### 5 - Seasons. Figure 1 shows two pictures of the Sun taken six months apart with the same camera, at the same time of the day, from the same location.

ASTR 110L 5 - Seasons Purpose: To plot the distance of the Earth from the Sun over one year and to use the celestial sphere to understand the cause of the seasons. What do you think? Write answers to questions

### Name Period 4 th Six Weeks Notes 2013 Weather

Name Period 4 th Six Weeks Notes 2013 Weather Radiation Convection Currents Winds Jet Streams Energy from the Sun reaches Earth as electromagnetic waves This energy fuels all life on Earth including the

### 7 th Grade Science DO NOW. OBJECTIVES: By the end of today s lesson, you will be able to

7 th Grade Science Unit: Earth, Sun, and Moon Lesson: ESM 4_Rotation and Revolution Name: Date: Monday, October 24, 2016 Homeroom: DO NOW SWBAT define and identify lines of latitude and longitude. SWBAT

### Grade 6 Standard 2 Unit Test Astronomy

Grade 6 Standard 2 Unit Test Astronomy Multiple Choice 1. Why does the air temperature rise in the summer? A. We are closer to the sun. B. The air becomes thicker and more dense. C. The sun s rays are

### As the World Turns. Vocabulary rotate, revolve, tilt, frame of reference, spin, axis. Science Enhanced Scope and Sequence Grade 3

As the World Turns Strand Earth Patterns, Cycles, and Change Topic Seasons, day and night Primary SOL 3.8 The student will investigate and understand basic patterns and cycles occurring in nature. Key

### The Earth is a Rotating Sphere

The Earth is a Rotating Sphere The Shape of the Earth Earth s Rotation ( and relative movement of the Sun and Moon) The Geographic Grid Map Projections Global Time The Earth s Revolution around the Sun

### C) wavelength C) eastern horizon B) the angle of insolation is high B) increases, only D) thermosphere D) receive low-angle insolation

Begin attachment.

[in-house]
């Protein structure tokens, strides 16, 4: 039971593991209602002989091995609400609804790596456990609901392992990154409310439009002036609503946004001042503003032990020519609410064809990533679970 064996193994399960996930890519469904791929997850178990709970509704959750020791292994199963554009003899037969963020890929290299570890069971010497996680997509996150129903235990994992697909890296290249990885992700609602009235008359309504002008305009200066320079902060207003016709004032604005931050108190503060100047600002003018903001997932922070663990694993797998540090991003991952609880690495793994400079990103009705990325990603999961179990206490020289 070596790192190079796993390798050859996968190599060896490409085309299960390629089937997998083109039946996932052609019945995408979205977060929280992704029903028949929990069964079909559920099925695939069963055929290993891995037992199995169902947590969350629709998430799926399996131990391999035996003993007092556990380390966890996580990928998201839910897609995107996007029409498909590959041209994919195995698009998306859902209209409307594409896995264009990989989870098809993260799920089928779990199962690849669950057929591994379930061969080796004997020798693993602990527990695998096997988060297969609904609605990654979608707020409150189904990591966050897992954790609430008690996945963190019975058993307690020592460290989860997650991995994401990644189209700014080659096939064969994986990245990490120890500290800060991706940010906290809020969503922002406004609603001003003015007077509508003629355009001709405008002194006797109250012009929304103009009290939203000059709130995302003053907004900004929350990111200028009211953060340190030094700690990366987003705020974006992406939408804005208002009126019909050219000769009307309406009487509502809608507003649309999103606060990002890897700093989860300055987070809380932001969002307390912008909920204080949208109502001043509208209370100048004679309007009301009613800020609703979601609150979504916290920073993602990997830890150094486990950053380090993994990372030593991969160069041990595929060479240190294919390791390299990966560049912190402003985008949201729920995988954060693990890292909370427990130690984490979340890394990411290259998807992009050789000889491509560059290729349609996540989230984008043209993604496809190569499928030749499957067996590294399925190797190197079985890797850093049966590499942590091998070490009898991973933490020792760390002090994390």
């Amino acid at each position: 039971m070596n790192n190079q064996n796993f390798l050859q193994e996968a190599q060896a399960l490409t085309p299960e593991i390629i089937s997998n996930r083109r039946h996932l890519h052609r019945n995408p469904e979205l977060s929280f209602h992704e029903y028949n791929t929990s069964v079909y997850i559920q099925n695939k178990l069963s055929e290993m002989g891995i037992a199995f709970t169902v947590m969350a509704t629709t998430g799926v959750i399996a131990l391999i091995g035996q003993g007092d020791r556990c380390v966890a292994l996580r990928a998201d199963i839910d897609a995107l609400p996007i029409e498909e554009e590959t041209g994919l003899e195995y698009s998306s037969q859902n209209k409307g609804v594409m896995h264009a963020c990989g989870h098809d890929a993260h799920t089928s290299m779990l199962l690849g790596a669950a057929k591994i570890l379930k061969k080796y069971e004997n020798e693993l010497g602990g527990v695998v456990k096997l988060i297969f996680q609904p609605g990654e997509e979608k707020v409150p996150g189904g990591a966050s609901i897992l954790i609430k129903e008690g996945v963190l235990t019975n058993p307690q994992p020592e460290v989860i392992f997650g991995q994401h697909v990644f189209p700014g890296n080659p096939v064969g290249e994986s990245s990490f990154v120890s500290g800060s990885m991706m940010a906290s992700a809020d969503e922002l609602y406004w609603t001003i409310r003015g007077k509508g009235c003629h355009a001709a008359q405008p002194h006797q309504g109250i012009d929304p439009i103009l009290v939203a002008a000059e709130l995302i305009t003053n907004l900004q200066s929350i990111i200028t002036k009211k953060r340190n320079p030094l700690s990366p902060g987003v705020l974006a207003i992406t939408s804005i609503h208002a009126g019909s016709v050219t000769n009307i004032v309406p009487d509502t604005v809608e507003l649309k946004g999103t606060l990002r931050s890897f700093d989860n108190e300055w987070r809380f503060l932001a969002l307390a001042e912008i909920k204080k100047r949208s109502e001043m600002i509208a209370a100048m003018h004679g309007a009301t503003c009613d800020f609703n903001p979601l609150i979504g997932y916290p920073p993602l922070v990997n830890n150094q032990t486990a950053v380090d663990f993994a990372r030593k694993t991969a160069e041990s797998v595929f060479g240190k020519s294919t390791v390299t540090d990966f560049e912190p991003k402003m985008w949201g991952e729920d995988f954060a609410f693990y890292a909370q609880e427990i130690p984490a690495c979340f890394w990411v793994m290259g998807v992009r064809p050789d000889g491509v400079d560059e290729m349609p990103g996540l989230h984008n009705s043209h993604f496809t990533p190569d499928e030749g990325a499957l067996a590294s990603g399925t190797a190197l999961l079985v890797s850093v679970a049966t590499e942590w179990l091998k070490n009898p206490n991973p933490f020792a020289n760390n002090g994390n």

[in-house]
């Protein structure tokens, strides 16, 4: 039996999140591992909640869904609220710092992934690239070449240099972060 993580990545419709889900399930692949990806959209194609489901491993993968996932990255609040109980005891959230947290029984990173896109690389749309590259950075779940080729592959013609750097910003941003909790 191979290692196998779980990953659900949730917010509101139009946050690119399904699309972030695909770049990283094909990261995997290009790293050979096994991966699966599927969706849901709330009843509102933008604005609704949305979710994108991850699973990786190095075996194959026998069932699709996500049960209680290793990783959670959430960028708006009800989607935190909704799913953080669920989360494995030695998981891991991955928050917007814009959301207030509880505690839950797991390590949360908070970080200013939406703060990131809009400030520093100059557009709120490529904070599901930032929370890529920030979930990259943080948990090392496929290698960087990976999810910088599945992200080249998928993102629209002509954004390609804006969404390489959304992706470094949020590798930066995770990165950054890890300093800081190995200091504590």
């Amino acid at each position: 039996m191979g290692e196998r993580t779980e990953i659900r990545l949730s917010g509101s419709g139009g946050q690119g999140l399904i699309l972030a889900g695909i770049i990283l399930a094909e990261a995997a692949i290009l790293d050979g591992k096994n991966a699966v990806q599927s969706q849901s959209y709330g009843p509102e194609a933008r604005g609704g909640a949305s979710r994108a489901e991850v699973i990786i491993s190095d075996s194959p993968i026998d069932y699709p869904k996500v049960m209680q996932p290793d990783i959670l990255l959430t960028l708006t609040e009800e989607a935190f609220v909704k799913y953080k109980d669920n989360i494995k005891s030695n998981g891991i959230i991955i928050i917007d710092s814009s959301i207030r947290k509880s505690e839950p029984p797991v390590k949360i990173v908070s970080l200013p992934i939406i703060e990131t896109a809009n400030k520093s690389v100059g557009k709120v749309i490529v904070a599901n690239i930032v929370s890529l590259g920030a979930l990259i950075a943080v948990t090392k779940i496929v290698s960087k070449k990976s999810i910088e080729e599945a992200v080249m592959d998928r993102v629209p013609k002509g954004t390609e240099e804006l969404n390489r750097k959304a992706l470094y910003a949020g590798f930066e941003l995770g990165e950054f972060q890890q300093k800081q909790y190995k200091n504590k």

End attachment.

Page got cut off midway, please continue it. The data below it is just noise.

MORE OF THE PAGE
1. What is the basic difference between ultraviolet, visible, and infrared radiation? A) half-life B) temperature C) wavelength D) wave velocity 2. In New York State, the risk of sunburn is greatest between

### Before you Sit. Please Pick-up: Blue Information Sheet for Evening Observing. 1 Red and 1 Blue ticket for Observing/ Planetarium

Before you Sit Please Pick-up: Blue Information Sheet for Evening Observing. 1 Red and 1 Blue ticket for Observing/ Planetarium Evening Observing Observing at the Brooks Observatory: Three different weeks

### Geography Class 6 Chapters 3 and

CHAPTER 3 MOTIONS OF THE EARTH The Earth is always travelling in Space. That makes each person on Earth, a Space Traveller. No one feels the movement of the Earth because humans are too tiny when compared

### Name Period Chapter 12 &13 Study Guide

Name Period Chapter 12 &13 Study Guide Multiple Choice Identify the choice that best completes the statement or answers the question. 1. When are tides highest? a. during the moon s first quarter phase

Chapter 19 Exploring Space space probe reflectors mirror refractors satellite electromagnetic radiation light lens thrust 1. All radiation is classified by wavelength in the. 2. Two types of telescopes